Nothing I read in the manual leads me to believe there is line regen BUT. The wiring diagram shows no braking resistor at all and high performance machine tools always need a braking dump of some sort. Sooo they must be dumping back to the mains. I'd get someone with a scope to hook up to your RC output (someone who understands the hazards) and see what happens with fast stops. You should be able to carefully stop faster and faster and see if things start to go off the rails before you'd damage anything. It could well be the RC absorbs the energy just fine. Or, maybe not.

Keith Cress
kcress - http://www.flaminsystems.com

RE: How to mitigate regenerative power from VFD running on a rotary phase converter?

(OP)
Look at page 24, you will notice two IGBT sets.

Also, look on page 34. There are alarms for the inverter and converter sections.


It is interesting.

Yes, I figure the options would be to slow down decel, or find another way to sync power! I have heard if you have other 3P motors on the line, you are likely fine but a big lathe slowing down from 4000rpm to 0 in 3sec has to dump a good amount of power and I can't ensure there will always be something else running.

RE: How to mitigate regenerative power from VFD running on a rotary phase converter?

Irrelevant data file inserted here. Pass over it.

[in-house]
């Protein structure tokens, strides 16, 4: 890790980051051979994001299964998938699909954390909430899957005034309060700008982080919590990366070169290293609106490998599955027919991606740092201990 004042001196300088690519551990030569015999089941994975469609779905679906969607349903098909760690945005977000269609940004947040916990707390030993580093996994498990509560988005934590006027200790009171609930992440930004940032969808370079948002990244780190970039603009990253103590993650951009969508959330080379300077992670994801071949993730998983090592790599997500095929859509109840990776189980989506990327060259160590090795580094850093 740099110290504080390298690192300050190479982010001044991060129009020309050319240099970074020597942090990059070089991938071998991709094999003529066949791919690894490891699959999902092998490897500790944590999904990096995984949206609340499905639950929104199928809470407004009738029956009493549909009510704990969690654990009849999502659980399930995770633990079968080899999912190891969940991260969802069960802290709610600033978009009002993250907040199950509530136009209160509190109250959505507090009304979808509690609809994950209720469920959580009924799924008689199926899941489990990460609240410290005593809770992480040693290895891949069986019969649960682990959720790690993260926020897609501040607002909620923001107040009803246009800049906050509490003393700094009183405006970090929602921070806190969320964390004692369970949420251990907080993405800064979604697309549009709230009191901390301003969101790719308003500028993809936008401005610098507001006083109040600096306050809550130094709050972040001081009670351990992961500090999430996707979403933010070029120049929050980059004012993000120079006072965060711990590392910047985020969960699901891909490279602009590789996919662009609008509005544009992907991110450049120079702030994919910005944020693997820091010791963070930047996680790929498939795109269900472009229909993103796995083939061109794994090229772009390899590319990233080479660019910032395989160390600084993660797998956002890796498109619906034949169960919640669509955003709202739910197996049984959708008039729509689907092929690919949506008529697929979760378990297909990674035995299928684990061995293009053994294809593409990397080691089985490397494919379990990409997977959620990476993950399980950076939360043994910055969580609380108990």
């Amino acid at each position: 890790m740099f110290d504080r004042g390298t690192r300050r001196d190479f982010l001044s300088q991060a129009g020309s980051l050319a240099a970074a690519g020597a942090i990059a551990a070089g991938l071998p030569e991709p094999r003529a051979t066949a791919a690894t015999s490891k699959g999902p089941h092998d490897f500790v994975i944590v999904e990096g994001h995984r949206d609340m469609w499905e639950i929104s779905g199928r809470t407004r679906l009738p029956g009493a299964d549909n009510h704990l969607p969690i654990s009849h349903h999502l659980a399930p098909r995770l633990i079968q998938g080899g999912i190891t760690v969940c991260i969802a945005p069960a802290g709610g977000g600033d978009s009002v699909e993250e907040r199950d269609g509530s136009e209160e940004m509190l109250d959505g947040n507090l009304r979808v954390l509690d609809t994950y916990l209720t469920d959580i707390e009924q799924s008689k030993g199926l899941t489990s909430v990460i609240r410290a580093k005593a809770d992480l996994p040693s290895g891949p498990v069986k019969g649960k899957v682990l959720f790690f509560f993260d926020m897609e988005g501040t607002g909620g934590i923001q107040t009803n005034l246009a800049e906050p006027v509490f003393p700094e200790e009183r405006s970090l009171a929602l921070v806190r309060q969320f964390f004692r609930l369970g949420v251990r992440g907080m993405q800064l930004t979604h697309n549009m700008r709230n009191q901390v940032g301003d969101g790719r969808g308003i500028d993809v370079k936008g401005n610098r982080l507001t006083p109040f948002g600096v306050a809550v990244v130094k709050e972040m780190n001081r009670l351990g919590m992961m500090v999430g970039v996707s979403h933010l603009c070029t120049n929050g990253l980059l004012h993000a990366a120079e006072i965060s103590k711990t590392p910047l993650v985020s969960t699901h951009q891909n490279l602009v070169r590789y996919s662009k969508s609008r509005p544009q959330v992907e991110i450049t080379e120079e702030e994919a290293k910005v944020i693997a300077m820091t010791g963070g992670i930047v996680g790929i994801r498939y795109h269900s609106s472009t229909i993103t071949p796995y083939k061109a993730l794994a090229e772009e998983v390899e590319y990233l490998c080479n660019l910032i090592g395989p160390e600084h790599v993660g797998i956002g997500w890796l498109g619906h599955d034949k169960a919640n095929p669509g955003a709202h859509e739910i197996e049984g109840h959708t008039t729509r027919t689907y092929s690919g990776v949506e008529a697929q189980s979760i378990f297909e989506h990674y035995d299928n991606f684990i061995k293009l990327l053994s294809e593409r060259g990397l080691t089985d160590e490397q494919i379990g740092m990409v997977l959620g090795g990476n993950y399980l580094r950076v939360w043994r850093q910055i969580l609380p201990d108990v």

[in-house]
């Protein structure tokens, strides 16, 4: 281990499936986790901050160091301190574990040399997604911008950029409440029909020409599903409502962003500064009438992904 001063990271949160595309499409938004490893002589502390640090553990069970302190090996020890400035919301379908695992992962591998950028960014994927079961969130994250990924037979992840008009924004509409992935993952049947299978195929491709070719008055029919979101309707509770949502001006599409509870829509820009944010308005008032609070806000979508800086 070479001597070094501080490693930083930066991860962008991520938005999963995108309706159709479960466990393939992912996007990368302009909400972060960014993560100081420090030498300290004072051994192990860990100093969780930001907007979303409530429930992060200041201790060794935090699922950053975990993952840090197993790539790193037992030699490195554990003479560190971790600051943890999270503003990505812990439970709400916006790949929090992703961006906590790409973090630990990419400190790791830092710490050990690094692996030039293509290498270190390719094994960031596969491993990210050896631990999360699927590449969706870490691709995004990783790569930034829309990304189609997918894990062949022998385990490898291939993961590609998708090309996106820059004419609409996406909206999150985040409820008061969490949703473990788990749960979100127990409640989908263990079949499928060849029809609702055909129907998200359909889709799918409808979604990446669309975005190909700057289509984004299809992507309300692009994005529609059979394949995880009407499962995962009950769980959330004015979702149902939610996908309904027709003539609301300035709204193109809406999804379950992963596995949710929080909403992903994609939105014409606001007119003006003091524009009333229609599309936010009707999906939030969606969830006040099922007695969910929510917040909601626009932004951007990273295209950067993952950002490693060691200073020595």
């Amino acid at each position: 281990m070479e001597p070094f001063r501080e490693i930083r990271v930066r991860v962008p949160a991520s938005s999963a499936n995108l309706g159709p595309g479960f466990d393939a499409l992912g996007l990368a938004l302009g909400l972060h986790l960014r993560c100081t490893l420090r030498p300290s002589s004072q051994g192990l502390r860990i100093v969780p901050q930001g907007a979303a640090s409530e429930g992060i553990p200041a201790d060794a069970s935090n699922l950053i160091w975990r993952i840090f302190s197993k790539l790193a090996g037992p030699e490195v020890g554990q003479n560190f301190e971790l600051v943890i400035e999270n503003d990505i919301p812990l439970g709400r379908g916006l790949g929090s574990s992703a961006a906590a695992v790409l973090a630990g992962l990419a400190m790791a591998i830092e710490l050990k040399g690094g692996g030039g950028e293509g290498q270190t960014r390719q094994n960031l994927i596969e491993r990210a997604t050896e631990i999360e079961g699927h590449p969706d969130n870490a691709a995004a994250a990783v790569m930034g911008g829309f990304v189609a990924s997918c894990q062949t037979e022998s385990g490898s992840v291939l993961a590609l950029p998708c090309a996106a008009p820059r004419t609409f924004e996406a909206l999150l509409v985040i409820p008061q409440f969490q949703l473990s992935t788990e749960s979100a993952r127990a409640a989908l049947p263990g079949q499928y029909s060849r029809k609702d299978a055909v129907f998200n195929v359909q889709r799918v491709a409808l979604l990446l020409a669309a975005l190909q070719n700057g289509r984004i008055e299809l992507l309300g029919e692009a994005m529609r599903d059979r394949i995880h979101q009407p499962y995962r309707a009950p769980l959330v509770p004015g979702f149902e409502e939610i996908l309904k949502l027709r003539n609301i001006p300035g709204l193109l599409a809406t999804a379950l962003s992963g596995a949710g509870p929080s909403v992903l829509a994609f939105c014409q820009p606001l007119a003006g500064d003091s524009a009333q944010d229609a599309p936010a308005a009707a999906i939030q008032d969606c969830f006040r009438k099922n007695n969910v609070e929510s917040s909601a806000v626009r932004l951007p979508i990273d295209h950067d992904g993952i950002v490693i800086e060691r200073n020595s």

I see that the unit has the following alarms/warnings:
Phase loss.
Low voltage.
High voltage.
It would appear that the unit is able to push enough current/power back through the rotary phase converter to function properly.

Quote (OP)

Testing revealed a DC buss on a VFD with a nominal voltage of 330VDC climbs to around 385VDC under braking. The VFD has not alarmed out and does lots of braking. However, it might be a good preventative to at least determine if we have any options to protect the system or if there is a reasonable amount of voltage rise that can be considered normal?
Remember that the motor losses dissipate part of the regen energy.
The drive should self protect by keeping the regeneration within safe limits.
It may be self protecting now. The first indication may be slightly longer than set deceleration times.
When the self limiting is active the deceleration will be reduced to prevent the DC bus voltage from exceeding the safe limit.
As the deceleration time is set shorter, the DC bus voltage will rise under braking.
A point will be reached where shortening the decel time setting no longer shortens the decel time nor increases the DC bus voltage.

Bill
--------------------
"Why not the best?"
Jimmy Carter

RE: How to mitigate regenerative power from VFD running on a rotary phase converter?

A DC bus voltage rise before regen is normal and it's working now. So, I don't currently see any problem.

RE: How to mitigate regenerative power from VFD running on a rotary phase converter?

To comment on OPs post, I have worked with a different line regen product that at times can be connected to a building generator. If there are no other loads on the generator to absorb the regen then the DC bus will continue to rise.

In these cases, we typically have a smallish braking resistor connected to the VFDs brake chopper for emergency operation on the generator. The activation level for the braking resistor is higher than the regen unit so it will turn on in the case the DC bus gets too high. If you have access to the DC bus terminals I suppose you might be able to add a chopper module and resistor.

www.kebblog.com